Maximizing MEMs

To get the most of its MEM sensors, one manufacturer turned to Ideal Aerosmith to overcome the effects of temperature instability and harmful acoustic noise during calibration.

How we solved it.

the challenge

By nature, MEM sensors are, well, sensitive. That’s their job. Unfortunately, this can also make testing a rather complex process. A prominent manufacturer of navigation sensors asked the team at Ideal Aerosmith to help with the challenge. There were two main hurdles to overcome: First, the MEMs needed to be tested in an environment that had very little acoustic noise. This was a problem because liquid nitrogen (LN2) was needed to keep the process at a uniformly cool temperature, and the nozzle from which it was expelled produced a noise that exceeded the limits of the testing environment. The second problem was just as vexing, as the large quantity of LN2 entering the chamber in one location would cause a cold spot that required time to circulate evenly throughout the chamber. The resulting inconsistencies in temperature throughout the chamber would make tests unreliable.

In fact, locating a single LN2 injector was problematic in and of itself. The liquid tended to reach the table before it had time to dissipate into gas, causing problems as it came in contact with either the table top or other components. In addition, as the table’s outer axis rotated, the LN2 spray would be directed at different angles. This resulted in variations in cooling performance depending on the orientation of the chamber and table.

“We needed a quieter, more uniform way to inject the liquid nitrogen,” says Gary Kleven, director of engineering at Ideal Aerosmith. “We needed to create an environment that would result in more accurate test results.”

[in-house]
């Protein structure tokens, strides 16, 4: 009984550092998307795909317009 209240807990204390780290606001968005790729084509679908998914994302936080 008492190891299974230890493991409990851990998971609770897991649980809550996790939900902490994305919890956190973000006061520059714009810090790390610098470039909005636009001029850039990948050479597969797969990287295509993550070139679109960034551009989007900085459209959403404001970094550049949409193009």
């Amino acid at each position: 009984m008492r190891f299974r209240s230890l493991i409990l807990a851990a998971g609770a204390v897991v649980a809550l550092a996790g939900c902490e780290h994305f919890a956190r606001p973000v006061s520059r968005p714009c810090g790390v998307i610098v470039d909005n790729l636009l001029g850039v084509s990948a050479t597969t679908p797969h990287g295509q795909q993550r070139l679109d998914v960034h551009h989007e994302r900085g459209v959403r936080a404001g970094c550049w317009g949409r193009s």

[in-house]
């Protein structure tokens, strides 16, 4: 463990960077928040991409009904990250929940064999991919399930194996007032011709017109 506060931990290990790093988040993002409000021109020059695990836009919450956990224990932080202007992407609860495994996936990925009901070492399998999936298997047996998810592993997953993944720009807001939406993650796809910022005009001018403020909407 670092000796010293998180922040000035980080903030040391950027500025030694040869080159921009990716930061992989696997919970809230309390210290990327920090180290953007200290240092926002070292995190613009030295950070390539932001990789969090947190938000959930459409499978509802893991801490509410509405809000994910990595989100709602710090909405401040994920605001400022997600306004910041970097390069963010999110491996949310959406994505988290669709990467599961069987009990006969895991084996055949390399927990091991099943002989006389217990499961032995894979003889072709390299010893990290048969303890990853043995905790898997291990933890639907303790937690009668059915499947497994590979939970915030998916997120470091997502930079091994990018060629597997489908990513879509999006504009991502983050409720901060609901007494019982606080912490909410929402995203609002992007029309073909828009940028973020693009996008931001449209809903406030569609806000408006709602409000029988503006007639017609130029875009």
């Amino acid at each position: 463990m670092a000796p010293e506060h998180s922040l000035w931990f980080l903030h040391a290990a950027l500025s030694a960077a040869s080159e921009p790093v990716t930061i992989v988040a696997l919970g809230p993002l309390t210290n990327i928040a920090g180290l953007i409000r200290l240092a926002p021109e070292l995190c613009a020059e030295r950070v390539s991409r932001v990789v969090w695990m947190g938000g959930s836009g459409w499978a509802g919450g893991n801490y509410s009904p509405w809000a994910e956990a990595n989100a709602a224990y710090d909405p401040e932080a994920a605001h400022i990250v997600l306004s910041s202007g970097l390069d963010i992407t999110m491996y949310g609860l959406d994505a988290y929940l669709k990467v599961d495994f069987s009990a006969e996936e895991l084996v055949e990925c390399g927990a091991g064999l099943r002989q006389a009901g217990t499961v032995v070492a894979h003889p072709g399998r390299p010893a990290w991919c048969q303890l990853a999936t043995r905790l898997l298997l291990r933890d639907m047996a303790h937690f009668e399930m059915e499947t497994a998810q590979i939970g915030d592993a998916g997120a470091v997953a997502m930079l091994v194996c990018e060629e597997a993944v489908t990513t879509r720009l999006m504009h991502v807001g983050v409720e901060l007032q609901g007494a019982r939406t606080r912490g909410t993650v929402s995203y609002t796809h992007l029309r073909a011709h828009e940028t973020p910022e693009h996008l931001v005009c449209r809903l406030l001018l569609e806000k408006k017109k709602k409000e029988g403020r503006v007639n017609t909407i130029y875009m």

the solution

The Ideal Aerosmith engineering team didn’t overcome this challenge with a single solution. Just the opposite. The right answer was to disperse the LN2 with sixteen nozzles instead of one. “Rather than wrestling with a single nozzle on the centerline of the horizontal axis, we created a customized system with sixteen nozzles mounted around the roof of the chamber,” Kleven says. “It delivered the liquid nitrogen much more effectively.”

By injecting smaller quantities of LN2 directly into the airstream of the testing chamber’s fans, the system improved atomization of the liquid, eliminated pooling and significantly reduced unwanted hot and cold spots in the testing environment. At the same time, multiple smaller nozzles operate much more quietly than one large one.

the outcome

“More and more manufacturers are working to calibrate their MEM sensors to obtain better performance, and that requires carefully controlled temperatures and very low acoustic noise,” Kleven explains. “By creating a more reliable testing environment, we helped our customer to achieve their testing goals.”

That, in turn, will help the MEM manufacturer to reach their business goals. The successful project not only helped Ideal Aerosmith’s customer to overcome a hurdle in their production process, it ensured that manufacturing could be undertaken with confidence. That’s the power of great testing, and the advantage of choosing Ideal Aerosmith.

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